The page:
Isn’t that beautiful?

I have always possessed a keen eye toward the aesthetic beauty of things. This eye to detail in the objects that I choose to surround myself with comes with a price however both in dollars spent, as nice things tend to be expensive things, and in a lack of interest in traditionally male bonding activities like golf or some such. This appreciation of beauty when directed toward automobiles, water craft, or the symmetries of female attractiveness allow me to still move comfortably among my male friends, but when focused upon fine architecture, furniture design, or the decorative arts, this “sensitivity” can make me suspect in those circles. Whether or not you can handle a framing hammer or competently run a chain saw becomes irrelevant in pursuit of  “greater truths” so to speak when you try to talk your buds into taking a quick lap through the tavern adjacent antique store at half time. So be it.

About a year ago my wife brought home a brightly colored glass candle votive.  It was perfectly nice, deep blood-red, pretty when lit in a dark room. I gave it little regard after the initial observation. It was after all just a votive. Maybe I was getting more practical in my middle age. A man with my employment background should probably not even be aware of what a votive is when you get right down to it. My indifference felt right. Perhaps a set of drivers or membership in a bowling league were in my future. About a month later I noticed without intending to that three more of them had appeared in the house. An orange, a purple, and one a very becoming grass-green. Struggling with my recently renewed gender instincts of indifference to such things, I reluctantly asked where she was getting them.

“Glassy Baby’s!” is what she said. ” They are each special. Individually hand blown, named, and unique in their own way!” Don’t believe me? See their website here. In a darkened room she lit a small tea candle for each and gently placed them inside the glass wells. As the flame danced and lit them from within, the rich colors came to life and a familiar feeling came over me. They were…beautiful. Being a male trained in the manly arts of carpentry and equipment operation I was having a bit of internal conflict regarding candle votives having names, but the hypnotic gem like quality of fire within hand blown opaque glass was having the desired effect and I was drawn in. When she told me that the retail price of these three inch treasures was only forty dollars…each, I don’t recall it having any effect on me at all one way or the other. “Mmmm”….I think I said, mesmerized by her smile and the subtle change of colors as the flames flickered.”Just think how wonderful it would be if we had ten of them”.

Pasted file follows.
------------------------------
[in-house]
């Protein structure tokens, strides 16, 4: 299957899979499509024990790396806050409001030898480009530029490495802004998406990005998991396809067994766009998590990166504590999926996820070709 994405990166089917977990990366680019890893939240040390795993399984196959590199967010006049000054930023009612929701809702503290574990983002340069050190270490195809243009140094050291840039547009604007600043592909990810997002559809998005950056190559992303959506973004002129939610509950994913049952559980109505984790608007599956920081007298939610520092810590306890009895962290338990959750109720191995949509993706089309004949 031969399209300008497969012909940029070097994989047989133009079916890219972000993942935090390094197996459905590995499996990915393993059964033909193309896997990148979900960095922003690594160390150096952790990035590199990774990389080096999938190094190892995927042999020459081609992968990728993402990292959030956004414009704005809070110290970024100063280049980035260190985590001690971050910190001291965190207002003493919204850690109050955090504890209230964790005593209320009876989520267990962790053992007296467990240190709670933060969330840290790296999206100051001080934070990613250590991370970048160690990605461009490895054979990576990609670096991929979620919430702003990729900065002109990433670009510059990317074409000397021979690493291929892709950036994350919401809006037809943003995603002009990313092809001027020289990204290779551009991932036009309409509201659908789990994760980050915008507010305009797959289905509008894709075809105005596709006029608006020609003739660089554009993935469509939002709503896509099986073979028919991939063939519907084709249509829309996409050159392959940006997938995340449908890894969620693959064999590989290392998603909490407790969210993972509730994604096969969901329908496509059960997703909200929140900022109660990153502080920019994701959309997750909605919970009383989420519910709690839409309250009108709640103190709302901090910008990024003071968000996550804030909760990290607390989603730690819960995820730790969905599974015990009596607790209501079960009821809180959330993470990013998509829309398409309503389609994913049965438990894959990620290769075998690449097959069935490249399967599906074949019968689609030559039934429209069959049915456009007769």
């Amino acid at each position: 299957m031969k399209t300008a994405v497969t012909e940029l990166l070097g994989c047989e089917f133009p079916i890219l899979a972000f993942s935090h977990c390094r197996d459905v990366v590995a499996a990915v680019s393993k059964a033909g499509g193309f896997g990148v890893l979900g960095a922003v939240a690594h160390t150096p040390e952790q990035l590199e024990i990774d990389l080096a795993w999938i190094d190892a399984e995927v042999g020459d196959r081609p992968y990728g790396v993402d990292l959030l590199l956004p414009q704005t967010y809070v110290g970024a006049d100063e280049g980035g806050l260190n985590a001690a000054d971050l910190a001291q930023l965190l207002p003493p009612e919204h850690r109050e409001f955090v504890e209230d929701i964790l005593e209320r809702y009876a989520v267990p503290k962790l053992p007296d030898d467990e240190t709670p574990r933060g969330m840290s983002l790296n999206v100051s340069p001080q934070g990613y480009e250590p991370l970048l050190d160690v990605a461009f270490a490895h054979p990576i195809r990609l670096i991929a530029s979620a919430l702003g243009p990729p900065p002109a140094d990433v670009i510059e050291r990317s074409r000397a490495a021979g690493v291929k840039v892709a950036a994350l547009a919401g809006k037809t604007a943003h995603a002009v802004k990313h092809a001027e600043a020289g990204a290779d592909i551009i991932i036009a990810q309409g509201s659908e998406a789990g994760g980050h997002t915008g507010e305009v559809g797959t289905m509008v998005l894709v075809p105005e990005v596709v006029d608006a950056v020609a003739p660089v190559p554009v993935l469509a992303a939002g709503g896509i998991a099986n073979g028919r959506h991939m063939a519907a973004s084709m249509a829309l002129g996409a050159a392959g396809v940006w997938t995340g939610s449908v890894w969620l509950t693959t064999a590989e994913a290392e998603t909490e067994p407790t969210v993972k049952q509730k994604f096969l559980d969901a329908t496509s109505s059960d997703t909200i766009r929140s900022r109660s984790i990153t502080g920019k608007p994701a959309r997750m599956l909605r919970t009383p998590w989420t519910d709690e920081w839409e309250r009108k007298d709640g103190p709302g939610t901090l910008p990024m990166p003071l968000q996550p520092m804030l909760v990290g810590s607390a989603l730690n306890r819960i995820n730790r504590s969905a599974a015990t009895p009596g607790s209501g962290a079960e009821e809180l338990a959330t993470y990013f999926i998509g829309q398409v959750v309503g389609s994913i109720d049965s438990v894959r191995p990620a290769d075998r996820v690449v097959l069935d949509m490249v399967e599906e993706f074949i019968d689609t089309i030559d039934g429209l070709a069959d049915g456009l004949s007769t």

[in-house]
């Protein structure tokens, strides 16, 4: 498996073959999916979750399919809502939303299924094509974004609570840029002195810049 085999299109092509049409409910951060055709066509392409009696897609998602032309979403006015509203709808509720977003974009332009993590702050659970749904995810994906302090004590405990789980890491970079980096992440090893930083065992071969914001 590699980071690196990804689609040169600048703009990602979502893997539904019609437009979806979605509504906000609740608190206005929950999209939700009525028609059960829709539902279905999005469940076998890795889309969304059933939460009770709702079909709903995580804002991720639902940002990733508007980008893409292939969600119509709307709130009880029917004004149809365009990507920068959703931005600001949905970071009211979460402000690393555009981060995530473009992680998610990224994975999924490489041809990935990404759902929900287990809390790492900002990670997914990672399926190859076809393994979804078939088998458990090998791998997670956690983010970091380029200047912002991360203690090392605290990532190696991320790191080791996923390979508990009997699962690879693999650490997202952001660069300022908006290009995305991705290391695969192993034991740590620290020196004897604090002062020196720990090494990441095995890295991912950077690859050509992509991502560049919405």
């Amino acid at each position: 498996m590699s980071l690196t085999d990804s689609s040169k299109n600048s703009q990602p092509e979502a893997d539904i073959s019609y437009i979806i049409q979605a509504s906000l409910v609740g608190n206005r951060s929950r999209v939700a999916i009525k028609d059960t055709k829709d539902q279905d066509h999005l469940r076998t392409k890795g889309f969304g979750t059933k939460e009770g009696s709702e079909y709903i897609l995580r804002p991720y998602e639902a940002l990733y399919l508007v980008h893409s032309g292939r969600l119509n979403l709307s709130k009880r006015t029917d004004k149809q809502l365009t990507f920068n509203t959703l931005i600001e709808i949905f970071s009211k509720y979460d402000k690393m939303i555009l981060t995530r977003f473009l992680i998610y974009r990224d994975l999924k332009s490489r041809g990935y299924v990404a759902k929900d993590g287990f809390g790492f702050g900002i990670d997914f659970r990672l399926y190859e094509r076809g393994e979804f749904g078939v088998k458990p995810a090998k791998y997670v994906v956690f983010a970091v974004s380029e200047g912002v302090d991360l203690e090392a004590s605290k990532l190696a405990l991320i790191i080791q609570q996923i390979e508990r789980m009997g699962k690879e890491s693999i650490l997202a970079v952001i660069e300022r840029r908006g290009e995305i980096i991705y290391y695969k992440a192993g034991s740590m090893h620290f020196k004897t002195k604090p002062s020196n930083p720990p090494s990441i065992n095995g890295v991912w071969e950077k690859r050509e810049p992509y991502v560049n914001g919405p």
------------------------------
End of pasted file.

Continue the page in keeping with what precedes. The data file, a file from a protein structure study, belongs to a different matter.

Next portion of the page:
Their beauty aside, the marketing genius necessary to sell what are essentially small wine glasses for forty dollars a pop is truly awe-inspiring to me. We now have nineteen of them with no end in sight as the company shrewdly comes up with new names and colors on a regular basis. Bastards. I suppose with enough effort I could overcome my attraction to beautiful things and take up more of what might be called the manly pursuits, but the status quo does have its perks. Sharing a bottle of wine with a special someone, in a hot tub surrounded by flickering gems of light on a snowy night can lead to what might be described as the ultimate in manly pursuits. And isn’t that beautiful.

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9 responses to “Isn’t that beautiful?

  1. Forty dollars? $40?! And you bought ten? Man, you better get lucky after that.

  2. I can’t fathom this. My husband would kill me.

  3. Granted I think that they are overpriced but when a menopausal woman wants a forty dollar glass votive, and your choices are purchase and get laid, or not purchase and sleep in the car, I smile and buy her a forty dollar glass votive.

  4. I thought it was because they were beautiful.

    Get those golf clubs, though. There will come a time when putting those damned 40 dollar votives on a tee and taking the driver to them will be just the medicine.

  5. Hey… I’m a pragmatist.

    I don’t think the driver thing would go over well. I broke one a month or so ago and I might as well have choked a kitten in front of her.

  6. It’s sounds like you have learned to pick your battles. A sign of a wise man. Being on my 3rd marriage, I too have learned this valuable lesson. Live long and prosper my friend.

  7. Thanks CnC.
    I was 38 when I got married for the first time so I like to think I went in with eyes wide open. Still, it took awhile even then to understand that the secret to a happy marriage is to learn and use often the words “Yes Honey…I’m sorry. You were right and I was wrong.” When I was younger I could never choke them out. It was all or nothing. As I get older I can say the words and know that if I am 51% sincere, I’m not technically lying to myself.

  8. Those are gaw-juss.

    I am simply grateful that my husband puts up with my expensive art yearnings most of the time. Asking him to appreciate them is a bridge too far. 🙂

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